If the meter is correctly connected between the charger and the phone then it will show the current that the phone as a whole is drawing. However, that does not mean that it necessarily shows the current that the phone's internal electronics are drawing.
It may not be obvious, but, current INTO the phone and current presently being used by the phone can easily be different. See below.
To attain reasonable battery life the power (actually voltage) applied to a LiIon / LiPo (Lithium Ion / Lithium Polymer) battery MUST be removed once the battery is fully charged. Leaving the charge voltagfe applied to the battery will substantially reduce its lifetime. So, once charged, a phone will disconnect charger from battery. What happens then is up to the designer.
Phone may run from battery.
Phone may run from charger.
Phone may run from battery & charger combined.
If the phone runs wholly from battery (maybe at a few mA) the battery voltage will fall. when it reaches a predefined level the charger will "kick back in" and recharge the battery. While the battery is discharging the phone will input whatever current the designed has cased the charger front end to draw in those circumstances. I'd probably aim at much lower than 0.67 mA but that's a believable figure.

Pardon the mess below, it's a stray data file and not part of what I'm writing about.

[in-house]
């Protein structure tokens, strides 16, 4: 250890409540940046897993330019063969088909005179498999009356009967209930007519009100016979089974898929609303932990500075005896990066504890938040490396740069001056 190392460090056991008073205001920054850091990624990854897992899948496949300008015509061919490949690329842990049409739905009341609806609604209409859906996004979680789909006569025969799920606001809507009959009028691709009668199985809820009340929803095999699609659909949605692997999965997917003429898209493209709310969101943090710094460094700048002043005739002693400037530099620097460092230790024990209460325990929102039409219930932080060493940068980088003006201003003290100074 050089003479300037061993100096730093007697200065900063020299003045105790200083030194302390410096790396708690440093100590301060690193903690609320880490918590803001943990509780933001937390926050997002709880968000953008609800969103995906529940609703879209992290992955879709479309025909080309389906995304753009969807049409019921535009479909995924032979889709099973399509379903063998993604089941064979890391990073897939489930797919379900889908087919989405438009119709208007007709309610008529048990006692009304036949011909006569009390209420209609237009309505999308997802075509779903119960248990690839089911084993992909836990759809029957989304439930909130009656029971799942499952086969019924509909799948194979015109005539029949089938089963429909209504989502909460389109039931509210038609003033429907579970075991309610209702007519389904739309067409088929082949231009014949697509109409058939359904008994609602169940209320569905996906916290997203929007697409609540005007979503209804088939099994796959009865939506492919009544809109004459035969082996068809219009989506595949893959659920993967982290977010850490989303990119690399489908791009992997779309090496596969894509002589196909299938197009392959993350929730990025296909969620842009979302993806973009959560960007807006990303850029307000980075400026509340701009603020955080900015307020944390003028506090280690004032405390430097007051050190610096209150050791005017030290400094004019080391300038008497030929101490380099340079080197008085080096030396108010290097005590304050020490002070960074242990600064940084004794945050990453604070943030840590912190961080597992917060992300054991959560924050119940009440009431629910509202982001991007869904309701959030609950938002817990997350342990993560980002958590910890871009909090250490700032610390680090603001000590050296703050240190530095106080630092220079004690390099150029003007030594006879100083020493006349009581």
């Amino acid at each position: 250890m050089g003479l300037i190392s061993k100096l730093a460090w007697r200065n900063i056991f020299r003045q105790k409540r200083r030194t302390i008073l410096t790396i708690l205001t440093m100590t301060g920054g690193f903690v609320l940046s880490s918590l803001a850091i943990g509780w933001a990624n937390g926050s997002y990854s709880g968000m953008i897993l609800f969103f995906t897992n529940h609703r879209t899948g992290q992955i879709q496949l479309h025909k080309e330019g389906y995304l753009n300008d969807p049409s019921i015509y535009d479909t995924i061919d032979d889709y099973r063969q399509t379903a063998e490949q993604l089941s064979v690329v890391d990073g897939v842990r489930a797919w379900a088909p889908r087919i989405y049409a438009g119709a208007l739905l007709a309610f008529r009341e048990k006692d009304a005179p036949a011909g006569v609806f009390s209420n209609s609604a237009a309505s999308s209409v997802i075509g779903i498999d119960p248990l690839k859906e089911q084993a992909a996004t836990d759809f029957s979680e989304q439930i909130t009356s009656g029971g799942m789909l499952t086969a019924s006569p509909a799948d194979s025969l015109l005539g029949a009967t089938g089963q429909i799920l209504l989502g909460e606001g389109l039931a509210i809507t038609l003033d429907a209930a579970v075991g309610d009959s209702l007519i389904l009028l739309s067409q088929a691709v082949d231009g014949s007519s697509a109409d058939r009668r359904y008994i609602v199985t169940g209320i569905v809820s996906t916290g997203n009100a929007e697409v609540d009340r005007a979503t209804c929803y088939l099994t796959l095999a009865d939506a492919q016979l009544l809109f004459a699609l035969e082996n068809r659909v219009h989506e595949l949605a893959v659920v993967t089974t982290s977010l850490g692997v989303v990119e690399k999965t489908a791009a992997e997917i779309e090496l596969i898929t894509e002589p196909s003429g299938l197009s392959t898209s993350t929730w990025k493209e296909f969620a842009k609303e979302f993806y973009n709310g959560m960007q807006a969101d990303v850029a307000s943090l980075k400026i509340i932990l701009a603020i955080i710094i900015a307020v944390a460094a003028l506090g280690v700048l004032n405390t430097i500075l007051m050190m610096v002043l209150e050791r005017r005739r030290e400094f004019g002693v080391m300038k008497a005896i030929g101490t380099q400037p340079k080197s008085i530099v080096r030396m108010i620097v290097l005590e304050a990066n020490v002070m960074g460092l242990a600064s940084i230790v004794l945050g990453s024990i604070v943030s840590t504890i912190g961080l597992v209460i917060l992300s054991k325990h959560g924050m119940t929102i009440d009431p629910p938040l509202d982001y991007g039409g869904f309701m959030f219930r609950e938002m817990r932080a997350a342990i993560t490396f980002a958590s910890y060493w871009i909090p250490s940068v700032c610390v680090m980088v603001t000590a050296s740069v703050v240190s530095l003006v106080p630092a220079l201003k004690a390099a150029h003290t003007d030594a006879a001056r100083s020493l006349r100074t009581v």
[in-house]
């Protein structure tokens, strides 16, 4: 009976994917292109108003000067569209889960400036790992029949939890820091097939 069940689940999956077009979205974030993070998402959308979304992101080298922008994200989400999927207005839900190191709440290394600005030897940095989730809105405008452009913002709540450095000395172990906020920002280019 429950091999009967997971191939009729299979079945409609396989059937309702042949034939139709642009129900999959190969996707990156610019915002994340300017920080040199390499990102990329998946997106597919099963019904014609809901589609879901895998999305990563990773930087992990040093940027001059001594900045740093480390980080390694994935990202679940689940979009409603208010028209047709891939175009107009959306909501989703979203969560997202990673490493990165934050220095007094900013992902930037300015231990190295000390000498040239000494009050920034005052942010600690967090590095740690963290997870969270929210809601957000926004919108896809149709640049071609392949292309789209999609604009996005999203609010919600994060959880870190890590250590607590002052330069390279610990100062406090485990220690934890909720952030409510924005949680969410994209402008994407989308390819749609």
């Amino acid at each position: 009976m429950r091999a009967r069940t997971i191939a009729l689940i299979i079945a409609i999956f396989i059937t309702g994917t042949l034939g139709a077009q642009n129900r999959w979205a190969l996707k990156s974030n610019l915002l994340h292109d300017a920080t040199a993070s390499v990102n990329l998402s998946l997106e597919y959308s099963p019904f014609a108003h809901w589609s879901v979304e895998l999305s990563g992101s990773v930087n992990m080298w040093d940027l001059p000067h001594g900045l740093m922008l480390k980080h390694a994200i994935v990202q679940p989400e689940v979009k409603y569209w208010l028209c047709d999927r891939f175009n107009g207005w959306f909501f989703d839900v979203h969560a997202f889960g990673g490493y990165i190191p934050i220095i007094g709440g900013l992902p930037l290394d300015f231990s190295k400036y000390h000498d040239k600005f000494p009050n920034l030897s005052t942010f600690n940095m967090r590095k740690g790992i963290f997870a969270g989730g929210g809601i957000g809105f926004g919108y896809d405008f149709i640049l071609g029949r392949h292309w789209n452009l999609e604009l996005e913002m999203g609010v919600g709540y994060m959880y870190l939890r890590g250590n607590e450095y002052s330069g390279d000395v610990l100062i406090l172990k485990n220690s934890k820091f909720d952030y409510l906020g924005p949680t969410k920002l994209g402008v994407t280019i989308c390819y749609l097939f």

Phone direct from charger makes great sense but does not seem to be what is happening in your case. Phone from some mix - 0 mA or more could happen.
See below for likely minimum real world current draws.
Cellphone current draw covers an immensely wise range, with competent designers making significant efforts to minimise it where possible.
Best case I have seen phones with standby times quoted in weeks, maybe 2 or 3 in some cases, although this would be unusual.
A week is 168 hours long.
0.67 mA x 168 hours = 113 mAh
3 weeks at that rate = 339 mAh.
A battery capacity of
500 mAh = a very small cellphone battery
1000 mAh = typicaly non-"smart" phone.
500 mAh = typical smart-phone.
So it is unlikely that the phone always draws 0.67 mA
= over a month with even a 500 mAh battery)
However, even when in standby a phone will perform various functions periodically. These increase current drain. How much idle current a phone draws depends on peripherals activated, background tasks running and more.
So it is entirely possible that some of the time some phones draw that little current.
You need to tell us exactly how the charger is connected.
A circuit diagram would be even better.